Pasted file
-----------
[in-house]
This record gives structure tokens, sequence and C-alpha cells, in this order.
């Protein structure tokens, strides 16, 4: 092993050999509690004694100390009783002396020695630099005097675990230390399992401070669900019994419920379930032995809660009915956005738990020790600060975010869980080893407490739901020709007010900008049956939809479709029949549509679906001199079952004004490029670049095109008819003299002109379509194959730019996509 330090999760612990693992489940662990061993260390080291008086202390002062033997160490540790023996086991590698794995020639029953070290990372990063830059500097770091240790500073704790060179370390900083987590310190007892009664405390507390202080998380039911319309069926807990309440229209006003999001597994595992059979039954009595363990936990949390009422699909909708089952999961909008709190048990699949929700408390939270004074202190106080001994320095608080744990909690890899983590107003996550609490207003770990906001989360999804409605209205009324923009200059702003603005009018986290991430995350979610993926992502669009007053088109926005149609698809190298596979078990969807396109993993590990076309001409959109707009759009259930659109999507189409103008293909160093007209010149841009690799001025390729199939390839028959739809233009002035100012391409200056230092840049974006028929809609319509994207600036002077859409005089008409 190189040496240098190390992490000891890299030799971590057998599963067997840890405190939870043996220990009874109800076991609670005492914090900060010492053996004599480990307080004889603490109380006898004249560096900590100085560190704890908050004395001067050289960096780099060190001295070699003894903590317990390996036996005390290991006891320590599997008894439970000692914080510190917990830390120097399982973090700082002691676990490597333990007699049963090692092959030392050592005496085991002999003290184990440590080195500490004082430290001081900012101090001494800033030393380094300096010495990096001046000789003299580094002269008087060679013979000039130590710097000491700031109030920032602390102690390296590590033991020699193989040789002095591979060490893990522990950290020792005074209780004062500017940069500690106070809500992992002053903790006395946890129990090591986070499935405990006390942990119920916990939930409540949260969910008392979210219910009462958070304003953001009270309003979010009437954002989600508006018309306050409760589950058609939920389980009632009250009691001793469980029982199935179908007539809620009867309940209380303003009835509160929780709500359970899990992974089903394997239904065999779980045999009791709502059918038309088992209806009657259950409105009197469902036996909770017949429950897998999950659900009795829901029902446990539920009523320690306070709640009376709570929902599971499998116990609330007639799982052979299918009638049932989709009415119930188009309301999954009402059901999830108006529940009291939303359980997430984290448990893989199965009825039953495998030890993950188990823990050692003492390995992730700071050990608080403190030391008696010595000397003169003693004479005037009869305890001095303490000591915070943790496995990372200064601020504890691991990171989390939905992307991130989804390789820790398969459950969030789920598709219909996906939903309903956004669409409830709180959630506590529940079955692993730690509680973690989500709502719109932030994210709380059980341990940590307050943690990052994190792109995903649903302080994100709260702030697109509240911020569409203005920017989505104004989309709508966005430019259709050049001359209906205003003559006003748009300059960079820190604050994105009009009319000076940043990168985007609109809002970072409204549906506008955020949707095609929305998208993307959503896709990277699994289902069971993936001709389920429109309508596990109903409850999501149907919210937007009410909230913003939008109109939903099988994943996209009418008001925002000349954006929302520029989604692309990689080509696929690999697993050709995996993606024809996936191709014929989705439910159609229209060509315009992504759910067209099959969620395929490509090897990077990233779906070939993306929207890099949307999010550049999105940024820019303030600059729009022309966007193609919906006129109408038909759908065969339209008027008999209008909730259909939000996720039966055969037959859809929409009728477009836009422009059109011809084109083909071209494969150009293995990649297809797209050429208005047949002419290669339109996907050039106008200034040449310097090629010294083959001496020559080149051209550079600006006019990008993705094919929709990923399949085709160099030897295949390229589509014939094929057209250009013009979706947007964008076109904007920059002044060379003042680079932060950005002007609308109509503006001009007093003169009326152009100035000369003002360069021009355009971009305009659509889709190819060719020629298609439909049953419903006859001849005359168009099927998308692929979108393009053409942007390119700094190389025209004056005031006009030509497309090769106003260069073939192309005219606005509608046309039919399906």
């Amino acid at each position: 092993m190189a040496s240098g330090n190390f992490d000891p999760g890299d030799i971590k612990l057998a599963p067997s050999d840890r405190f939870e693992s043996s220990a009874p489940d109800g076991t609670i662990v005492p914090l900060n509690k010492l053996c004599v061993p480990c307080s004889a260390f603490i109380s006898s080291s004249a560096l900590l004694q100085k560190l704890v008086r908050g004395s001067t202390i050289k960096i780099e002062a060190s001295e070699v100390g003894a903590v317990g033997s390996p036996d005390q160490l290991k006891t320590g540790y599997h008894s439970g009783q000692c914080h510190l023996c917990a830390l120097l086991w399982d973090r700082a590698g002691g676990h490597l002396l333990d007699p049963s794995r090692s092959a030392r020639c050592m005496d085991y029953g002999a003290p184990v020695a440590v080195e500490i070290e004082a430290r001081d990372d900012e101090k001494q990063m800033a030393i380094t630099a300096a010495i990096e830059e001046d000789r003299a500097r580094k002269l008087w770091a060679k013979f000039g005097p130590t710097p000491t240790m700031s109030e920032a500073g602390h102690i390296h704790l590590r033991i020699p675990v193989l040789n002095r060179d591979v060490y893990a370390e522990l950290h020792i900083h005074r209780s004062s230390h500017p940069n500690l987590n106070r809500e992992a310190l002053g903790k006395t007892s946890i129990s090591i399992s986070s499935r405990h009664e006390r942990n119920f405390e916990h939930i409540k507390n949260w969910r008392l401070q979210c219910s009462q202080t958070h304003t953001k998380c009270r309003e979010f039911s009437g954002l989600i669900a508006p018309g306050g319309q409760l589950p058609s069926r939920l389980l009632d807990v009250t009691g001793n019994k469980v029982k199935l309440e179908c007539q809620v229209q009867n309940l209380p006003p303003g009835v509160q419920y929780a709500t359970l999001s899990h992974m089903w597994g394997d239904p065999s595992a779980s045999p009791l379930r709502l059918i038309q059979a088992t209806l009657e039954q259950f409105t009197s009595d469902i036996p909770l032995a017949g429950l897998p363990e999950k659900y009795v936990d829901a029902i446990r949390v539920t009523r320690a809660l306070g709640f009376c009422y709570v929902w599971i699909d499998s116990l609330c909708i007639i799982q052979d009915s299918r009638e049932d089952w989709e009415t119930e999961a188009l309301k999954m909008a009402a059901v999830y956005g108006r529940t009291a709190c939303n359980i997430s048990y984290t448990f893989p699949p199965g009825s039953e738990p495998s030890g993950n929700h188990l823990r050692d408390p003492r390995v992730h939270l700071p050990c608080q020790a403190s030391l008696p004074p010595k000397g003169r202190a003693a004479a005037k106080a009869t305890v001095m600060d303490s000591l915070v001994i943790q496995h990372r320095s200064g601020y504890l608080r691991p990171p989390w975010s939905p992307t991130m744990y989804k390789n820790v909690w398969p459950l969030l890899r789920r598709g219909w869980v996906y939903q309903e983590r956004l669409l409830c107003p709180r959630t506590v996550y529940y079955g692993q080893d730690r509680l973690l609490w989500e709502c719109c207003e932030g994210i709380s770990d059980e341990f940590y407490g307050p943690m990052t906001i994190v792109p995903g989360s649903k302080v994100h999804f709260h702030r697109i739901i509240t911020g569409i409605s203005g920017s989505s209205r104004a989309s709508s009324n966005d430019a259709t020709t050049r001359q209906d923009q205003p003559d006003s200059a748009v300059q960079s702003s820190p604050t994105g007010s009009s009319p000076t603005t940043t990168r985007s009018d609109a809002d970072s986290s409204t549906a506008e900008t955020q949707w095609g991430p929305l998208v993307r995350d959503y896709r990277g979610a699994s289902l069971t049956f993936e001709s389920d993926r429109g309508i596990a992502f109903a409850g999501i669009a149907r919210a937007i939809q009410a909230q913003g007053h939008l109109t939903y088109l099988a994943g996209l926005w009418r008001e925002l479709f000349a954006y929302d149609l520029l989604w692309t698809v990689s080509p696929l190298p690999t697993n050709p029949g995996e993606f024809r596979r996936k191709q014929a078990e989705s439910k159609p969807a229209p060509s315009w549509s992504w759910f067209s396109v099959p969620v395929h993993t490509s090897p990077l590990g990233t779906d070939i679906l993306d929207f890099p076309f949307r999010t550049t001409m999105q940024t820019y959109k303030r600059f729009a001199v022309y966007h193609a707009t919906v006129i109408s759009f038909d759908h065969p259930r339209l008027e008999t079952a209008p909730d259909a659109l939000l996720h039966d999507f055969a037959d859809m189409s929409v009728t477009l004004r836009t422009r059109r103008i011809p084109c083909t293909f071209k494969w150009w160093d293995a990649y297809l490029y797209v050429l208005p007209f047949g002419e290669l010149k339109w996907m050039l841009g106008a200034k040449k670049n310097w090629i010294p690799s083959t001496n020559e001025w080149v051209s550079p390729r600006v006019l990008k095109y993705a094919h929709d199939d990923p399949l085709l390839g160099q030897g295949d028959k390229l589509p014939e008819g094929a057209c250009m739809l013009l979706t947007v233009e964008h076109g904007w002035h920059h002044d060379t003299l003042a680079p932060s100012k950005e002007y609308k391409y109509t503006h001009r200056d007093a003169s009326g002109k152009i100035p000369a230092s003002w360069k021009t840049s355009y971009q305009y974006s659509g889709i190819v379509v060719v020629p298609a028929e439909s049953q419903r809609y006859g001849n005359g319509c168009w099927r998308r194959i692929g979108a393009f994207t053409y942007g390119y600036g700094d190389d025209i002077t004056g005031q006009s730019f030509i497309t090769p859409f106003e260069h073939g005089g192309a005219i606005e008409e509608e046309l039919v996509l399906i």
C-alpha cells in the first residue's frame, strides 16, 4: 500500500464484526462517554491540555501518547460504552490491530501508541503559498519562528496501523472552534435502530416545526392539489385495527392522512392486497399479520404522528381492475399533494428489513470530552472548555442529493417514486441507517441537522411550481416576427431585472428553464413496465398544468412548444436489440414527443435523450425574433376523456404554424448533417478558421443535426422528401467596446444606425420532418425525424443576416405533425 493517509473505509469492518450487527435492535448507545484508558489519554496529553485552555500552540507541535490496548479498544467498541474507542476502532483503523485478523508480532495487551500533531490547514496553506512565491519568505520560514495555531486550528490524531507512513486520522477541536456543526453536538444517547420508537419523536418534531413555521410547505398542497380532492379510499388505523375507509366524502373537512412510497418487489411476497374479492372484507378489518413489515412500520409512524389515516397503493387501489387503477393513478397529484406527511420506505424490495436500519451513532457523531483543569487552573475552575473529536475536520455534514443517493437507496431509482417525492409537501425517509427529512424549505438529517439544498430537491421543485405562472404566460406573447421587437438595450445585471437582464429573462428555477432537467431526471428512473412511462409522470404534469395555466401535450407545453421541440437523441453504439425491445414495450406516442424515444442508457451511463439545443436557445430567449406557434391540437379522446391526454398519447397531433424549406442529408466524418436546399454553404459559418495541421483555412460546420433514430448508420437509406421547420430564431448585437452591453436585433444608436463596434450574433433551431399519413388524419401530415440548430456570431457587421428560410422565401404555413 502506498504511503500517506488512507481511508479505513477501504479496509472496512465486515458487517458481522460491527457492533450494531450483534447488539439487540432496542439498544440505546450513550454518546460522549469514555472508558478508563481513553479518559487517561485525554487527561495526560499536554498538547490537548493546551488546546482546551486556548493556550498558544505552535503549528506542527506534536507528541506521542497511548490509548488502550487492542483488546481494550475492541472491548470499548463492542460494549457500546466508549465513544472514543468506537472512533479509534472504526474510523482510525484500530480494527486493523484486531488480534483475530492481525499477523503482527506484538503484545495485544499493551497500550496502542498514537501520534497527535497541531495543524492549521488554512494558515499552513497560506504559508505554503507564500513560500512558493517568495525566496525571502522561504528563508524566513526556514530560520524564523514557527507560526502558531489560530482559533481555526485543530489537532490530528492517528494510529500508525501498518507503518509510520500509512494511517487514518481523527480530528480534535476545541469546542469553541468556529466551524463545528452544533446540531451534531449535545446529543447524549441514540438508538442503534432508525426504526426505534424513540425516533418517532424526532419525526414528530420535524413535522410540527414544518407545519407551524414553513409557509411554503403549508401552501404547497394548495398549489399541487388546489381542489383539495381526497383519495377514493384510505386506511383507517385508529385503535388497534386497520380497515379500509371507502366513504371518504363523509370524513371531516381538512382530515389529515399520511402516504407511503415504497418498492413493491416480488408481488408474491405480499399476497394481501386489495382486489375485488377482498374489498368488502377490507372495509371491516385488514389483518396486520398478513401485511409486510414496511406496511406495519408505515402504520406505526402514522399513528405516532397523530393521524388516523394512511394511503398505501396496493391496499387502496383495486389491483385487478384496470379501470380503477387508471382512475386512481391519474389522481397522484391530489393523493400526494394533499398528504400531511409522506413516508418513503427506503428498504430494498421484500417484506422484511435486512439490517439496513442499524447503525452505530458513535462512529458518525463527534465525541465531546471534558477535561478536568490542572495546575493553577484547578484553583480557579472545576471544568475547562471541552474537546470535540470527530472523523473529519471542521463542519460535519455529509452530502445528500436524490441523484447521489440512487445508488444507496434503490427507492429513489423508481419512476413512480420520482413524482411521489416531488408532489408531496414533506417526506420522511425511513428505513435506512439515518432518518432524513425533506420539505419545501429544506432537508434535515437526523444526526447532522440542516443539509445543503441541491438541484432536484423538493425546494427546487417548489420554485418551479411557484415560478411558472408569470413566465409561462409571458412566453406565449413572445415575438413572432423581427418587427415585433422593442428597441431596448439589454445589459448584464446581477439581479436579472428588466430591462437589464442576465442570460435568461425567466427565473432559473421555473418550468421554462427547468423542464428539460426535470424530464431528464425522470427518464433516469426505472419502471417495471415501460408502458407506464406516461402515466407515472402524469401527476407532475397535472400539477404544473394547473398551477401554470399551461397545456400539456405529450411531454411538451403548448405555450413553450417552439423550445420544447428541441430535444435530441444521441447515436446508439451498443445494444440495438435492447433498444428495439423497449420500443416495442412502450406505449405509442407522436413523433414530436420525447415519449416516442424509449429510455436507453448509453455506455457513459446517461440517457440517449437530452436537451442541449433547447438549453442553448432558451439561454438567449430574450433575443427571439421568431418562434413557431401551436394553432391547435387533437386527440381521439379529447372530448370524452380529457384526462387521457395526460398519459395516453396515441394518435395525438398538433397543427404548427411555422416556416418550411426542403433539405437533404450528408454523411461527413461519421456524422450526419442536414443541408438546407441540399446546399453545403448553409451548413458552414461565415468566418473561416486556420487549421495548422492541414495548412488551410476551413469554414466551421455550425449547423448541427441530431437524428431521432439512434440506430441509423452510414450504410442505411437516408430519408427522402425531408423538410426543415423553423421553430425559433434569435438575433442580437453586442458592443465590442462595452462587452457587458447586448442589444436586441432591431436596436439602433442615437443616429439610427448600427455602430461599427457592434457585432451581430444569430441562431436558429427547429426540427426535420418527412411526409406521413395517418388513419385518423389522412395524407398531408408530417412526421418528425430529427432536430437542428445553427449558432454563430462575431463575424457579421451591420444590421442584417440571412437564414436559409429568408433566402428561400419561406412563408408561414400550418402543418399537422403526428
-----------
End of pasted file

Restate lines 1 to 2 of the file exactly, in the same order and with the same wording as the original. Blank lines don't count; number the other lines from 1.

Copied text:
[in-house]
This record gives structure tokens, sequence and C-alpha cells, in this order.